Richard Aldington Poems
- Childhood I The bitterness. the misery, the wretchedness ...
- The Faun Sees Snow For The Fir... Zeus, ...
- Round-Pond Water ruffled and speckled by galloping wind ...
- Bombardment Four days the earth was rent and torn By ...
- Daisy Plus quan se atque suos amavit omnes, nunc... ...
- Goodbye! Come, thrust your hands in the warm earth And feel...
- Prelude How could I love you more? I would give up Even ...
born Edward Godfree Aldington, was an English writer and poet. Aldington was best known for his World War I poetry, the 1929 novel, Death of a Hero, and the controversy arising from his 1955 Lawrence of Arabia: A Biographical Inquiry. His 1946 biography, Wellington, was awarded the James Tait Black Memorial Prize.
Aldington, christened Edward Godfree, was born at Portsmouth, Hampshire, England, on July 8, 1892. At an early age, he moved with his mother, Jesse May, and father, middle-class lawer Albert Edward Aldington, to Dover. There he grew up with his sister Margery and attended preparatory schools, after which he studied for four years at Dover College.
When he was... more »
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Quotationsmore quotations »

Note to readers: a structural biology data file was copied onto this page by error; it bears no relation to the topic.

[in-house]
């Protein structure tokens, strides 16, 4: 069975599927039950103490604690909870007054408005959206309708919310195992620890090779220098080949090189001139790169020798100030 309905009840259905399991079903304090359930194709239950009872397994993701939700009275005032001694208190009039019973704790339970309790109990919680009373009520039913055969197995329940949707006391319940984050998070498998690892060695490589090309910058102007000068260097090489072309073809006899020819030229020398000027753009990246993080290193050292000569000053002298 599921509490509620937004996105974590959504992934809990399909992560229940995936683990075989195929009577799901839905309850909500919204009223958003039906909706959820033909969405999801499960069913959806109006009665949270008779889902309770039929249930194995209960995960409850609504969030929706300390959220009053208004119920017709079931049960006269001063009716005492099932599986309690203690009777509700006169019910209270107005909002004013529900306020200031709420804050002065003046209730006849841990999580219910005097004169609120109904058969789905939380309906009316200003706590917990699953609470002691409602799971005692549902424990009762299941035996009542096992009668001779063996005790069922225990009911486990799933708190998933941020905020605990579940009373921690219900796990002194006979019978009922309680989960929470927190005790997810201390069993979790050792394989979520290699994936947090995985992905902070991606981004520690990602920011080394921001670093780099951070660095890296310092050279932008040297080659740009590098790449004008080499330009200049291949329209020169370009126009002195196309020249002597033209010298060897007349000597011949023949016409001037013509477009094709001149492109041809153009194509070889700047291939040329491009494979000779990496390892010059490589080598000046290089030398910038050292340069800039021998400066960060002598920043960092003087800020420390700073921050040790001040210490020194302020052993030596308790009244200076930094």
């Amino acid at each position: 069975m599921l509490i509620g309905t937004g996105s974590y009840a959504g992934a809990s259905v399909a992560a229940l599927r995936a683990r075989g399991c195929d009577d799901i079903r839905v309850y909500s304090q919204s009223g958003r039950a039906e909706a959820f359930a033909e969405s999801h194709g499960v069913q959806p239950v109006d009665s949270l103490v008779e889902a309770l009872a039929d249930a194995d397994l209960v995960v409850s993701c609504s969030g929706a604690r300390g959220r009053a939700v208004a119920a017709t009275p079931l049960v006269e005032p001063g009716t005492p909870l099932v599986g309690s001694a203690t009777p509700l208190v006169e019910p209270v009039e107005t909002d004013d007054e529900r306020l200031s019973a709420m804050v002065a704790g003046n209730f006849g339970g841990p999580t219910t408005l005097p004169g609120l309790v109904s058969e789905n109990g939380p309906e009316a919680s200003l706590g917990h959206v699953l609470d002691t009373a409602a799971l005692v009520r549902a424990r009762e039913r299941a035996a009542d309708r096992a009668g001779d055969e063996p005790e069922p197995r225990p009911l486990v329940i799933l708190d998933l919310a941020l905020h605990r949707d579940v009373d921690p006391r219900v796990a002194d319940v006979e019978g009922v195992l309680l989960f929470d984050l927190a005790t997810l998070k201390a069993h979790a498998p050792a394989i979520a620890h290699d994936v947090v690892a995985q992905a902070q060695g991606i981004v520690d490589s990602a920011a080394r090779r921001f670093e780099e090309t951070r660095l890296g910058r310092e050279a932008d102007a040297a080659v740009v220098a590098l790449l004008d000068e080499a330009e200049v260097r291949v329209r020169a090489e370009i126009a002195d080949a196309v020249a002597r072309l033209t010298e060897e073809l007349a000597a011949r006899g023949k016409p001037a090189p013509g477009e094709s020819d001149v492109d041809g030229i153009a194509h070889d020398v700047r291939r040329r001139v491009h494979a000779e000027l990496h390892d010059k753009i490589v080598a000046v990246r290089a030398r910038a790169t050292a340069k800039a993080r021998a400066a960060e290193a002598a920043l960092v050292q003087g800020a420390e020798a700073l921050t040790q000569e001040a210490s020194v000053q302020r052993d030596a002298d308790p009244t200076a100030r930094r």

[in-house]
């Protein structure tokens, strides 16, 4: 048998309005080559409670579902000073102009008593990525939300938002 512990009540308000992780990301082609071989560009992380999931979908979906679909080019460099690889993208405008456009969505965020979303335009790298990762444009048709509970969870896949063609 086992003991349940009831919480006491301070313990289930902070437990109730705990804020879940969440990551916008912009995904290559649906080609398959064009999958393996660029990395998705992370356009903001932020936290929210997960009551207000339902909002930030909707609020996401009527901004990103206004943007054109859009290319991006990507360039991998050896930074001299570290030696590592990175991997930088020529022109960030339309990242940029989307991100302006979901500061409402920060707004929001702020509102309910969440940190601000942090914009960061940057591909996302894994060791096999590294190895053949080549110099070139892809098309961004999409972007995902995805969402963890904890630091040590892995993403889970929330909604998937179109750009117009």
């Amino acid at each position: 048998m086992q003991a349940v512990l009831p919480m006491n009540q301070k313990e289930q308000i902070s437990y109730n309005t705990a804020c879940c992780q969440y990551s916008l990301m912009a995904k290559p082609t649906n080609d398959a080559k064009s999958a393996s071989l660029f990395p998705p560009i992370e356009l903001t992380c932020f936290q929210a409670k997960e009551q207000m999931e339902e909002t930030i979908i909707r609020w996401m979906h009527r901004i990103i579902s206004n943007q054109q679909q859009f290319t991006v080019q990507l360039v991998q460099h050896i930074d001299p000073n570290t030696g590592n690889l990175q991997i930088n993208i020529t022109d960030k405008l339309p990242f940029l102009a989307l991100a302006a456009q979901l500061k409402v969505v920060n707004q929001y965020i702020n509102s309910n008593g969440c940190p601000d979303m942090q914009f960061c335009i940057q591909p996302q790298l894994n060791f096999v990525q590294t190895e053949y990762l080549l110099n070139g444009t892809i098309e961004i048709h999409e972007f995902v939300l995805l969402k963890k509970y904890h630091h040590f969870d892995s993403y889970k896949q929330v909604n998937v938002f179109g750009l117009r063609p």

Patriotism is a lively sense of collective responsibility. Nationalism is a silly cock crowing on its own dunghill and calling for larger spurs and brighter beaks. I fear that nationalism is one of En...Richard Aldington (1892-1962), British author. Purfleet, in The Colonel's Daughter, pt. 1, ch. 6 (1931).
The bitterness. the misery, the wretchedness of childhood
Put me out of love with God.
I can't believe in God's goodness;
I can believe
In many avenging gods.
Most of all I believe
In gods of bitter dullness,
Cruel local gods
Who scared my childhood.
I've seen people put
A chrysalis in a match-box,
"To see," they told me, "what sort of moth would come."
But when it broke its shell
It slipped and stumbled and fell about its prison
And tried to climb to the light
For space to dry its wings.
That's how I ...